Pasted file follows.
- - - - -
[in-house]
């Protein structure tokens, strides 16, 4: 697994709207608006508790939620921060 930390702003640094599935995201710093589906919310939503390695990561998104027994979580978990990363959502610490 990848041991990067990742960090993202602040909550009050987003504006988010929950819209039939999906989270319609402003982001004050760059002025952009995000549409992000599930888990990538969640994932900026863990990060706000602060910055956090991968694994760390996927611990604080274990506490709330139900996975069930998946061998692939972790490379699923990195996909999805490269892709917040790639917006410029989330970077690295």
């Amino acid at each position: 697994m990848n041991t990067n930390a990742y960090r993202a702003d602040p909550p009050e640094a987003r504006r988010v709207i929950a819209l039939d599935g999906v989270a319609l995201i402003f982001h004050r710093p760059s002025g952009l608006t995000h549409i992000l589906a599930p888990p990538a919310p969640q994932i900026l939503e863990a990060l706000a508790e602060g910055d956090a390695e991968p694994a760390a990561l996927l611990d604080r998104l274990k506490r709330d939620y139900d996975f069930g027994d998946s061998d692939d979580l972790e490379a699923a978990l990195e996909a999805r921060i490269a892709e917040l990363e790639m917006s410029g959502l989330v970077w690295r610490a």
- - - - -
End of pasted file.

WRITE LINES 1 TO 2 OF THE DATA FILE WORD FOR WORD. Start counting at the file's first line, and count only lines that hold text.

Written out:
[in-house]
């Protein structure tokens, strides 16, 4: 697994709207608006508790939620921060 930390702003640094599935995201710093589906919310939503390695990561998104027994979580978990990363959502610490 990848041991990067990742960090993202602040909550009050987003504006988010929950819209039939999906989270319609402003982001004050760059002025952009995000549409992000599930888990990538969640994932900026863990990060706000602060910055956090991968694994760390996927611990604080274990506490709330139900996975069930998946061998692939972790490379699923990195996909999805490269892709917040790639917006410029989330970077690295």